Hunger follows in the wake of Corona. Up to 270 million people, more than twice as many as last year. Read the article published in the Norwegian newspapper VG featuring NCA`s work and photos from Håvard Bjelland.
Rawia cries uneasily while the nurse measures around her arms. The measuring tape stops at red where it should have reached the green field. The figures show 11.5 centimeters. To be out of danger, a two-year-old must be at least 13 centimeters around the arm.
Along the benches in the Bilel refugee camp, mothers sit in colorful shawls with their babies on their laps. One of them is 19-year-old Fatima Omer Ibrahim, who is sitting with her daughter, Rawia, on her lap.
Rawia and her mother travel down to the health clinic every week to be weighed and measured. 2-year-old Rawia sits restlessly in her mother's lap while a nurse measures the circumference around her arm. Photo: Håvard Bjelland / Norwegian Church Aid
- She gets a lot of fever at night and does not want to eat. I am so worried, says Ibrahim to Norwegian Church Aid, who has passed on interviews and photos to VG.
In the wake of the corona pandemic, food prices have risen sharply, leading to record food shortages. So far, 9.6 million people in Sudan have been affected by acute food shortages. It is the highest number in the country ever.
Norwegian Church Aid traveled to Darfur in Sudan in February to visit one of the health clinics they run in the Bilel refugee camp. There they met Fatima Omer Ibrahim and her two-year-old daughter, Rawia.
Every week, the mother of two travels by bus to the Bilel refugee camp to check the weight and health of her daughter Rawia.
- I hope she recovers soon. It hurts to see her daughter so malnourished, says Ibrahim.
At the clinic, there are separate programs for malnourished children where they receive nutritional food. Children who do not put on weight over time are sent on for examination at the hospital.
About 700,000 children suffer from malnutrition in Sudan annually, according to UNICEF.
HEALTH CLINIC: Pregnant women from Sudan and South Sudan travel far to receive follow-up during pregnancy at the health clinic in the Bilal refugee camp. Photo: Håvard Bjelland / Norwegian Church Aid
The sharp rise in food prices in the poor country may be due to several things, according to the Director General of Norwegian Church Aid in Sudan.
- A combination of drought, floods, climate change and the corona pandemic has made the situation with food shortages very difficult for many, and therefore prices have increased, says director of Norwegian Church Aid in Sudan, Berte Marie Ulveseter to VG.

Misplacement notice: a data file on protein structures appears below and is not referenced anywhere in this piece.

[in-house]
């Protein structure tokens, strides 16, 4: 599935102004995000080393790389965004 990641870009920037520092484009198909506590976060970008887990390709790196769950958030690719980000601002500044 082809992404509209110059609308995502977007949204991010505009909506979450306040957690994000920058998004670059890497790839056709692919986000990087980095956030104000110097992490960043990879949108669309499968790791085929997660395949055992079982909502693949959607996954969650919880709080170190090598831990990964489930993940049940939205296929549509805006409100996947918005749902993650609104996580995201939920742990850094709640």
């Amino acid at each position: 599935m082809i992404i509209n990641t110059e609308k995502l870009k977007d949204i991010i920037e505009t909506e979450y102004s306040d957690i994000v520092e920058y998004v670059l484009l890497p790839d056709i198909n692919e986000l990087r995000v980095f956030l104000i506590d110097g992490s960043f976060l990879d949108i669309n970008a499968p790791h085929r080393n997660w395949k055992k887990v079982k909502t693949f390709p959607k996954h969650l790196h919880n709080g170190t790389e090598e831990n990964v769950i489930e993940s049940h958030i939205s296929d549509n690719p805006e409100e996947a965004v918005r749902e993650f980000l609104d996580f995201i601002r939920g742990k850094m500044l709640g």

The UN has previously warned of serious consequences of the growing food shortage. Due to corona restrictions, it has become more difficult to get to the areas where food shortages are greatest, wrote The Guardian last year.
According to the World Food Program, 270 million people could be starving this year. That is twice as many as before the pandemic. Sudan is one of the poorest countries in the world. According to the UN, 9.1 million people are affected by acute food shortages in Sudan.
- The high inflation in the country, which is almost up to 300%, means that food prices continue to rise. Basic goods such as wheat flour and sorghum have risen sharply in price. This has led to increased hunger and financial vulnerability, says Ulveseter in Norwegian Church Aid.
In March, world food prices rose for the 10th month in a row, writes Aljazeera. This is the highest level since June 2014.
- Now there are twice as many who are affected by hunger, as before the pandemic. It's very serious. World leaders, business and organizations must act to stop this development, says Dagfinn Høybråten, Secretary General of Norwegian Church Aid.
- Must put in place climate measures
- Good climate measures must be one of the long-term measures to ensure access to water, Ulveseter says.
She explains that both long-term and short-term measures must be in place to bring about lasting changes in the food shortage problem in Sudan.
Written by LARA RASHID, Published in VG (Norwegian newspaper) on April 27.
The published article in VG can be read here.